College of Medicine scientists have been venturing beyond the lab to become entrepreneurs for their ideas, partnering with private enterprise to generate new products and companies that solve some of health care’s most challenging issues.
A new study by WSU scientists shows individuals with chronic sleep‑onset insomnia, who pulled an all‑nighter, performed up to twice as bad on a reaction time task as healthy normal sleepers.
WSU Healthcare professionals tell us some of the gifts they’ve given that can help encourage exercise, sleep, relaxation or self‑care.
From the first class of 37 students, the program has produced over 10,000 graduates with more than 80% staying in Washington after graduation.
The NIH grant totaling $1.9 million supports research led by Jason Gerstner at the WSU Elson S. Floyd College of Medicine into how genes influence our need to sleep.
Wrinkles on the skin of a microscopic worm might provide the key to a longer, healthier life for humans.
A new WSU College of Medicine study shows low-socioeconomic neighborhoods have higher densities of cannabis producers, processors and retailers than more advantaged neighborhoods.
The designation recognizes institutions that have documented results of academic accomplishment and showcase innovative uses of technology in learning, teaching and the school environment.
Researchers with WSU’s Integrated Design and Construction Laboratory are exploring ways to make energy-efficient buildings more comfortable for those working in them.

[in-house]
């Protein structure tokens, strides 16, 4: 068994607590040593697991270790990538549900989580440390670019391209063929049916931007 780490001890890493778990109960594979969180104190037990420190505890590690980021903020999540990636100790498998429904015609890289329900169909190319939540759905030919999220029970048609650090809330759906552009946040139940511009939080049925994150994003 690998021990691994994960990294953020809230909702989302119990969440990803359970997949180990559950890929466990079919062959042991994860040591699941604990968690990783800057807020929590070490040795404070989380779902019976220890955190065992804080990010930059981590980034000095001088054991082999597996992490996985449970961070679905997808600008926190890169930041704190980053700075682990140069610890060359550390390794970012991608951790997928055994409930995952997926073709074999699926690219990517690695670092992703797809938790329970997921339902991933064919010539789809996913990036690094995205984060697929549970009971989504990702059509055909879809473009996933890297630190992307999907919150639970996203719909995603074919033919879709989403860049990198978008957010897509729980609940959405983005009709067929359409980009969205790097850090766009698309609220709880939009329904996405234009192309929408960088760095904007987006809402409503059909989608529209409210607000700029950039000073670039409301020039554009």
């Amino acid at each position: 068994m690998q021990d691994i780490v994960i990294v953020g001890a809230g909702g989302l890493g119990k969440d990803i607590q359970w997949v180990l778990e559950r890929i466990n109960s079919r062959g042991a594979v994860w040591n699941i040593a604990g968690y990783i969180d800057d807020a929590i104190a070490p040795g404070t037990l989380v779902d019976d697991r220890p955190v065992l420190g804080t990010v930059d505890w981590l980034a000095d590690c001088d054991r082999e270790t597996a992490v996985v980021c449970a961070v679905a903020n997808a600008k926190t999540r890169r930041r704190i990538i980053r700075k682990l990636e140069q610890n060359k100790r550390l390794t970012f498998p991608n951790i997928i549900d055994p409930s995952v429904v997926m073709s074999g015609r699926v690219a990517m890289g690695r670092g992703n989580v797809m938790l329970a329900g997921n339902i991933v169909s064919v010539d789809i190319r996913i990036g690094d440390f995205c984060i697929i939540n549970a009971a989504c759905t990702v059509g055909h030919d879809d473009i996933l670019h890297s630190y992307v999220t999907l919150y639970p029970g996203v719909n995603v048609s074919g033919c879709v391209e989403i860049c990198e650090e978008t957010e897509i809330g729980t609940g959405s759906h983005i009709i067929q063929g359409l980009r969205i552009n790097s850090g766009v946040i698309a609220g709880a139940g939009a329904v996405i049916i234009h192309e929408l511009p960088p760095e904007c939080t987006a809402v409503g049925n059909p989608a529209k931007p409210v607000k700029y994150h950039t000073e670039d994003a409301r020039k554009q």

Findings from the study—which looked for changes across a span of 25 years—also suggest that fewer Native men are dying from heart-disease-related events, such as heart attacks and strokes.
WSU pharmacy students learned about a career as a specialist in poison information from Erica Liebelt, executive and medical director of the Washington Poison Center and WSU clinical professor.
It uses nanosized particles to transport cell-killing drugs directly to the cells that drive the immune response involved in inflammatory diseases.
WSU is one of four universities in Washington’s Yakima Valley that launched a project about five years ago to give their healthcare students experience in interprofessional education.
The Mukogawa students were guided by CPPS students in the creation of gummy bears. This common practice makes medication more palatable for children.
The upcoming daylong clinic offers vaccinations, immunizations, health screenings and simple treatments to people and pets, all at no cost on the WSU Health Sciences Spokane campus.
Proceeds from the event, held by the College of Pharmacy and Pharmaceutical Sciences, will fund a scholarship in Gaskins’ honor.
The multidisciplinary team will leverage WSU’s Extension system to provide training to rural communities to help them prevent and treat opioid addiction.